Republican rivals are battling to seize the spotlight from Donald Trump ahead of the second presidential primary debate Wednesday, as the GOP front-runner finds new ways to keep the attention on himself. 

The billionaire businessman, after rallying a huge crowd in Dallas the night before, gave a speech before a crowd of Veterans for a Strong America aboard the retired battleship USS Iowa in Los Angeles Tuesday night. 

"I'm not going anywhere," Trump promised the crowd of supporters in Dallas. 

But Trump's challengers increasingly are eager to bump him from his perch. With only one, Rick Perry, dropping out since the last debate, 15 not-Trump Republicans remain on the field, each looking for his or her breakout moment. 

Retired neurosurgeon Ben Carson is now closest to Trump in the polls. A New York Times/CBS News poll showed him rising to 23 percent, against Trump's 27 percent, bringing the two outsider candidates to a near-tie. 

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"That just shows you what a good debate performance can do," Marc Thiessen, columnist and former speechwriter for George W. Bush, told Fox News on Tuesday, in reference to Carson's performance at the Aug. 6 Fox News debate. "It's vaulted Ben Carson who was virtually unknown into second place in the Republican field." 

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Thiessen cautioned that the support is "soft" and most Republican voters remain open to changing their minds. "It's a jump ball," he said. "The electorate is up for grabs for somebody who performs." 

Whether Carson will tangle with Trump on Wednesday is an open question. After the two sparred long-distance over Carson questioning Trump's faith last week, Carson apologized. 

Other candidates seem eager to take on Trump, each other and perhaps the moderators. 

Wisconsin Gov. Scott Walker, who's seen his poll numbers slide all summer, told Fox News he plans to "be aggressive" and show the kind of "passion" that brought him to victory in the historic Wisconsin recall election.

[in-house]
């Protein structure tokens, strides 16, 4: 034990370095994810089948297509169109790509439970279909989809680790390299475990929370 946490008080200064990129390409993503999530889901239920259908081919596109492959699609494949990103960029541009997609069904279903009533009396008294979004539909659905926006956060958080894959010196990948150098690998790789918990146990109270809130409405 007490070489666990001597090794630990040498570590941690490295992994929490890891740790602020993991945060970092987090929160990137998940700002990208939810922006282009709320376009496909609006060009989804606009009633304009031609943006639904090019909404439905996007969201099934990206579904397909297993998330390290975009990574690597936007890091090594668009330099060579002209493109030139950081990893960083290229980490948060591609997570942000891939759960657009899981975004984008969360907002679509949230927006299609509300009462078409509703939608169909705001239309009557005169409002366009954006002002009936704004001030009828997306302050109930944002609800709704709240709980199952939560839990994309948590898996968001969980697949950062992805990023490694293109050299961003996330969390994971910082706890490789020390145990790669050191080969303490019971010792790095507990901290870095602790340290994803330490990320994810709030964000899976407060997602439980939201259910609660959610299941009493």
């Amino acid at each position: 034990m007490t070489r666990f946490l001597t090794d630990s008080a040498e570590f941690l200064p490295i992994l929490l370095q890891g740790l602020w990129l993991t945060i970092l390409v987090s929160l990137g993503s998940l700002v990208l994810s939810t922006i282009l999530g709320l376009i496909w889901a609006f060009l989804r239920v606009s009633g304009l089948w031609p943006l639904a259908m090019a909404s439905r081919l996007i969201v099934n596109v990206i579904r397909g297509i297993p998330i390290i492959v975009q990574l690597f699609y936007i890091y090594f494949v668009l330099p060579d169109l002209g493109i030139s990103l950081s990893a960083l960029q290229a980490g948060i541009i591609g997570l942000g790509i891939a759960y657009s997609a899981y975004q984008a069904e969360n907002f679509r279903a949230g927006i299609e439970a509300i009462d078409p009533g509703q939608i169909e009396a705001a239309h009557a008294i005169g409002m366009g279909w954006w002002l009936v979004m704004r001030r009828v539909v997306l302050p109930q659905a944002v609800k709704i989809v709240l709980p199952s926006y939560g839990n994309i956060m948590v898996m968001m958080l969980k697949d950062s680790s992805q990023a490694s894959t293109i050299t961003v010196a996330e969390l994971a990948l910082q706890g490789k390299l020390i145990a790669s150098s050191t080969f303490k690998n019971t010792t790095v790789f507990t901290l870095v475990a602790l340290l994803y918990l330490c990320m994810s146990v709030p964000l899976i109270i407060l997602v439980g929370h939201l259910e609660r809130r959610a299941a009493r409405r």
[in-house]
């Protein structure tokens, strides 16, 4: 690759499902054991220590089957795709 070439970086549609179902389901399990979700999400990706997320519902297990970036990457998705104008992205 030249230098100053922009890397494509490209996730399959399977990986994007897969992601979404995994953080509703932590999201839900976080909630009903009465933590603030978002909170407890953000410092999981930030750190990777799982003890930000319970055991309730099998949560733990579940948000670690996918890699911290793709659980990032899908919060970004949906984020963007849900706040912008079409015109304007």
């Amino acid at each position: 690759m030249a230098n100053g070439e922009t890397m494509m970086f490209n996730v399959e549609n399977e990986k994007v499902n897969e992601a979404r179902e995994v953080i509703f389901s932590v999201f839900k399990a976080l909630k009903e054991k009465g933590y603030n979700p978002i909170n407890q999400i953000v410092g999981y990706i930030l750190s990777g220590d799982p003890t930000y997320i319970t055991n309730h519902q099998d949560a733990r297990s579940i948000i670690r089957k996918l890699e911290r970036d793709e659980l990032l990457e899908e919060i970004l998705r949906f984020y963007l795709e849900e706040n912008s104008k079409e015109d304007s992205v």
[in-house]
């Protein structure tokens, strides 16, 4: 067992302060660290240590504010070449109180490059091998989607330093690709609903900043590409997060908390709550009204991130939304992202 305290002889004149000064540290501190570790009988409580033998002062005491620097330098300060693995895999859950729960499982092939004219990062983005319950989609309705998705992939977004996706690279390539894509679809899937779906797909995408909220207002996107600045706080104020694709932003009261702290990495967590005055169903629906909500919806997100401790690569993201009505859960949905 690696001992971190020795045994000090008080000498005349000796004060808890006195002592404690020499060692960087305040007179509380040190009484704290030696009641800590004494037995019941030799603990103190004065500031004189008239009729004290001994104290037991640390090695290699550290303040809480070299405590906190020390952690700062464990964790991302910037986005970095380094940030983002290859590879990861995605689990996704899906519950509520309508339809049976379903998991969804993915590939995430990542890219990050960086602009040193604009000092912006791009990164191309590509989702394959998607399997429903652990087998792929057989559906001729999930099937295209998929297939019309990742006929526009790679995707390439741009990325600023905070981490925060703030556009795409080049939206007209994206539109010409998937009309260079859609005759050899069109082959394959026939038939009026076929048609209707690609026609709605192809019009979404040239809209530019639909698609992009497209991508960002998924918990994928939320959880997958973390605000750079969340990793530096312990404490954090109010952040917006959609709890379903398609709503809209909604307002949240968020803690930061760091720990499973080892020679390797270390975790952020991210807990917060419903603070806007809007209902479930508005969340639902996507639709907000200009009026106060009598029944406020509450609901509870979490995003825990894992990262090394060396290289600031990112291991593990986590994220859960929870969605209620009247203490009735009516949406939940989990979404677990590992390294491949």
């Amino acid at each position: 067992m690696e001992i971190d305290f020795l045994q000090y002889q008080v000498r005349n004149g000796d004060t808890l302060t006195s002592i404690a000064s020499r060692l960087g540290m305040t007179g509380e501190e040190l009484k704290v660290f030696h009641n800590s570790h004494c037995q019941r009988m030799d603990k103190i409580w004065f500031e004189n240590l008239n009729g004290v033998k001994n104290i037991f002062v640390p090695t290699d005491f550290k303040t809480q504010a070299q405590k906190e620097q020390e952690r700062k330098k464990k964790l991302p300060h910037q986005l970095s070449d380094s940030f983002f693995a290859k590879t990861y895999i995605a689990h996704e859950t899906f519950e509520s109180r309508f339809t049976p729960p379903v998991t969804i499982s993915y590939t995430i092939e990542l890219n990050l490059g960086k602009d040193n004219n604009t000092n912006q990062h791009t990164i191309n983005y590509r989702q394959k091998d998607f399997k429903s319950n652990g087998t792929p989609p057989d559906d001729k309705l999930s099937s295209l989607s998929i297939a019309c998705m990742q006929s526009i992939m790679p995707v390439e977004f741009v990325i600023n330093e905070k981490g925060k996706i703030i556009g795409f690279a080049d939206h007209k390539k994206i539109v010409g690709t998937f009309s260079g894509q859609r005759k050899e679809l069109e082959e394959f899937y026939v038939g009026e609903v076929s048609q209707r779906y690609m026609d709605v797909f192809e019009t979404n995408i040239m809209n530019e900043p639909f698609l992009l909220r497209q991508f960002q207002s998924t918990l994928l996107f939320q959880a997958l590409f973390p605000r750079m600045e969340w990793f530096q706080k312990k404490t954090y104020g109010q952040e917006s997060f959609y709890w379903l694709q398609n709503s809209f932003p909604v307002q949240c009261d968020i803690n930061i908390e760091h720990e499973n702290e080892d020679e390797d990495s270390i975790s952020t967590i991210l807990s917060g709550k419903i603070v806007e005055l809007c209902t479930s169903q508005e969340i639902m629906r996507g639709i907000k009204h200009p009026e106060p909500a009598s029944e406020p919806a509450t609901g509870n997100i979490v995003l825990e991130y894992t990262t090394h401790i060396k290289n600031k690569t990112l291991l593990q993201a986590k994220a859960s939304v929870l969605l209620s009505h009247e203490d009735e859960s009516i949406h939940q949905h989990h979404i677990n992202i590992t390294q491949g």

The governor said he's been called "dead man Walker" before, and come back to win. 

"These other guys are interesting right now but in the end I think people are going to come back to proven results," said Walker, who has returned to the issue that brought him national political fame with a plan to rein in America's labor unions -- including eliminating the National Labor Relations Board and federal employee unions. 

With that plan, Walker indeed is back to his comfort zone -- getting bludgeoned by Democrats for taking on the unions, with the Democratic National Committee calling his policy proposal "desperate and disgusting." 

New Jersey Gov. Chris Christie also is promising to fight to be heard at Wednesday's debate. 

"If there's something I need to say on Wednesday night, I will say it," Christie told Fox News' "The Kelly File." 

Christie also said "nobody cares" about the "food fight" between former front-runner Jeb Bush and Trump. 

"What [voters] want in a leader is somebody who is strong and knows who they are. ...  And that's what exactly I'll show people on Wednesday night," he said. 

Eleven candidates are set to square off at the main-stage CNN debate Wednesday night in Simi Valley, Calif. 

The candidate with perhaps the most to gain is Carly Fiorina, the former HP CEO who vaulted into the main stage line-up after her stand-out performance at the undercard debate on the Fox News/Facebook stage last month. 

Fiorina, rising in the polls since, lately has found herself the subject of Trump's attacks -- the front-runner said of her in a Rolling Stone interview, "Look at that face! Would anyone vote for that?" 

While Trump later said he was talking only about her "persona," the pro-Fiorina super PAC CARLY for America has released a counter-punch web video that shows images of women and plays clips from Fiorina's recent speech to the National Federation of Republican Women. 

"Ladies, look at this face. And look at all of your faces. The face of leadership," Fiorina says. "This is the face of a 61-year-old woman. I am proud of every year and every wrinkle." 

Bush, meanwhile, is looking to recapture momentum after putting up what was seen as a mild performance in the last debate. He's promoting a new tax plan, which the campaign says was crafted in the spirit of Ronald Reagan -- the namesake of the second debate venue, the Ronald Reagan Presidential Library. 

Bush highlighted the Reagan theme over the weekend as well, unbuttoning his shirt on the stump to reveal a vintage, 1984 Reagan/Bush campaign shirt underneath. 

"That's the party I believe in," the son of former President George H.W. Bush told cheering supporters in Miami. "Reagan and Bush. That team ... took out the Soviet Union because we were strong and consistent."